Justin Delgado is husband to Kacie Doyle-Delgado, diagnosed at age 11. After more than a decade together, he considers himself to be an expert carb counter and Dexcom inserter. He graduated with his Master of Science in Finance from the University of Utah in 2013 and has been working in commercial banking since then. He attended his first Friends for Life conference in 2015 and is looking forward to volunteering with the teens.
May 4, 2001
Community Resources, Diagnosis and Symptoms
Question from Glendale, Arizona, USA:
I'm a 40 year old female, am not overweight and have a history of gestational diabetes and recurring urinary tract infections, and have been gradually been getting more fatigued over the last two and a half years. Thinking that I need to get more physically active, I took up a brisk one-hour walk five times a week which did not make me feel much better. I kept it up for six months, but stopped when I started to get really dizzy about 30 minutes into the routine. Recently, thinking I' needed to take a different proactive route, I got a glucose monitor, and four of my readings so far range between 160 and 203 mg/dl [8.9 and 11.3 mmol/L] two hours after a meal. I had a non-pregnancy one-hour glucose test (after a 75 gram load) which was 144 mg/dl [8 mmol/L], and I am scheduled for a two hour oral glucose tolerance test. I don't think that I will be classified with diabetes, but feel I have impaired glucose tolerance (IGT).Would seeing some physicians/dietitians that specialize in diabetes or IGT might be better educational option for me instead of being handed a sheet of paper with suggested menus? Should a patient ask for a referral to a dietitian and an endocrinologist if the attending physician doesn't make that recommendation?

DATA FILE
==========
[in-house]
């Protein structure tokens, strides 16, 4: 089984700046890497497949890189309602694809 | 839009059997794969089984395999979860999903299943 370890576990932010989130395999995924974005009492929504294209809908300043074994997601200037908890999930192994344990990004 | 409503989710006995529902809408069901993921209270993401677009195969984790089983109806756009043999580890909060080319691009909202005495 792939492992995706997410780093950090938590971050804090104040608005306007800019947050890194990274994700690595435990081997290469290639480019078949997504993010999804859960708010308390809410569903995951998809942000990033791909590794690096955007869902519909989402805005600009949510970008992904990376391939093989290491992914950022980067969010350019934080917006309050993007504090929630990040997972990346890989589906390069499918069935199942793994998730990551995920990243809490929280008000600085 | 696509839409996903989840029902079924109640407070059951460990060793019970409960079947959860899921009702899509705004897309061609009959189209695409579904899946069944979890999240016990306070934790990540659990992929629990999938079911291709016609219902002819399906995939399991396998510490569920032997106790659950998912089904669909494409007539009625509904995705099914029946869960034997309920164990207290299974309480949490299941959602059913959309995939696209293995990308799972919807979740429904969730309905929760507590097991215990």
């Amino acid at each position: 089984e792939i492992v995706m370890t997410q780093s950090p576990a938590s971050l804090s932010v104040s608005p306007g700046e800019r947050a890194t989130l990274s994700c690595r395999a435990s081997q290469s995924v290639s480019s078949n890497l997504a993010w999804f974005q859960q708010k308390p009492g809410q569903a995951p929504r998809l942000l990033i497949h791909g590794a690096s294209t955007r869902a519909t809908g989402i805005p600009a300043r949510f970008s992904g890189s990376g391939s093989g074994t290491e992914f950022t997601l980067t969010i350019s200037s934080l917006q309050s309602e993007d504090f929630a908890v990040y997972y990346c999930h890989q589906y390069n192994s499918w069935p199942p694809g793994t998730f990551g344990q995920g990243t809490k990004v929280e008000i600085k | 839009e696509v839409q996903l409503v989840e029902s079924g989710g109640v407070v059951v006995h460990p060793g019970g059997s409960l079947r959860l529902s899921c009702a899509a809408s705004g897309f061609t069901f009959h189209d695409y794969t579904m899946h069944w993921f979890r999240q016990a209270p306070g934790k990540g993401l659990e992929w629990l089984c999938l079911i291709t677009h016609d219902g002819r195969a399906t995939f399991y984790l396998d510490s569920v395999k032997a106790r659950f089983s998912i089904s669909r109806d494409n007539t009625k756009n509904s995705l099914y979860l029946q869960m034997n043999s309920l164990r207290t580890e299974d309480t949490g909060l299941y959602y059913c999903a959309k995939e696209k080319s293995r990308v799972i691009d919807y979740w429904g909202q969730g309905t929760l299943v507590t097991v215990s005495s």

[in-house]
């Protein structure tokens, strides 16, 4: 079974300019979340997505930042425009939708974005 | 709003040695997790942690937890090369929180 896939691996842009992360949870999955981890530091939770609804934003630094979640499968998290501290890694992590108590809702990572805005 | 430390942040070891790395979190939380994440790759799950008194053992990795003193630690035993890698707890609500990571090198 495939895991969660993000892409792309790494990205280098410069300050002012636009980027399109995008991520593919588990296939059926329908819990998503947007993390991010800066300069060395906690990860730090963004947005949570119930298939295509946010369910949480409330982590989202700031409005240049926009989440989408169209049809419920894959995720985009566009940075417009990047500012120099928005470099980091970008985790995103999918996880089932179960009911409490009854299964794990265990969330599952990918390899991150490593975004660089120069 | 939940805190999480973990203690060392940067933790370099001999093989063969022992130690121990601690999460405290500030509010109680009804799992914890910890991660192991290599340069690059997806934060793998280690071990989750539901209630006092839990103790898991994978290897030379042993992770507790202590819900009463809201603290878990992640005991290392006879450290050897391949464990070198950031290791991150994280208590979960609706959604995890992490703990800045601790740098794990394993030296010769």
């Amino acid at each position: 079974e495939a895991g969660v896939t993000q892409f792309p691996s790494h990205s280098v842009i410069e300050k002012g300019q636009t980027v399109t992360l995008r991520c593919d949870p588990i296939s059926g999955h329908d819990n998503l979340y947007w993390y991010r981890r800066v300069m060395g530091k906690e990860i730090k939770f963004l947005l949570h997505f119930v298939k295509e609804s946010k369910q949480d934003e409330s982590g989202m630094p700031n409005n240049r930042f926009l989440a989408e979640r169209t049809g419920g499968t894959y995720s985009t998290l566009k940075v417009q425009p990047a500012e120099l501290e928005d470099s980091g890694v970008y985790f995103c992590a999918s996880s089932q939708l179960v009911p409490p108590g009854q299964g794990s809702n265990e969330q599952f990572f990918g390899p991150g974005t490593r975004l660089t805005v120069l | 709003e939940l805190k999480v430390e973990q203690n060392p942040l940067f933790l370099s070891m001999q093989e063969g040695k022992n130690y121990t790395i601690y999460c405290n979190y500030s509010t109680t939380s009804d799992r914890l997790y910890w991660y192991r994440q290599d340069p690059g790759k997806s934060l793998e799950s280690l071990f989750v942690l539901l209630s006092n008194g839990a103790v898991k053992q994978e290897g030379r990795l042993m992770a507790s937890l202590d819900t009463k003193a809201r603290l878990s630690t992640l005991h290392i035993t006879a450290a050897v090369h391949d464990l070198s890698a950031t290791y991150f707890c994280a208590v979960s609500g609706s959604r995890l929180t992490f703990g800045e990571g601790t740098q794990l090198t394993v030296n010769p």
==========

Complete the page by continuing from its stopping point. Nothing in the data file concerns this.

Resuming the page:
The diagnosis of impaired glucose tolerance carries with it some medical risk. For instance, individuals with IGT are at increased risk of heart disease. There is also the risk of progressing to frank diabetes. Your history of previous gestational diabetes is also a risk for developing diabetes.
Your best approach is to address lifestyle issues, including moderate weight loss through diet and exercise. If you need help with weight loss, a dietitian is a great place to start. Although it is popular to project that oral medication for improving insulin sensitivity might help in the prevention of type 2 diabetes, this has not yet been proven in clinical trials (but stay tuned). I agree it is a good strategy to use a proactive approach when you have impaired glucose tolerance.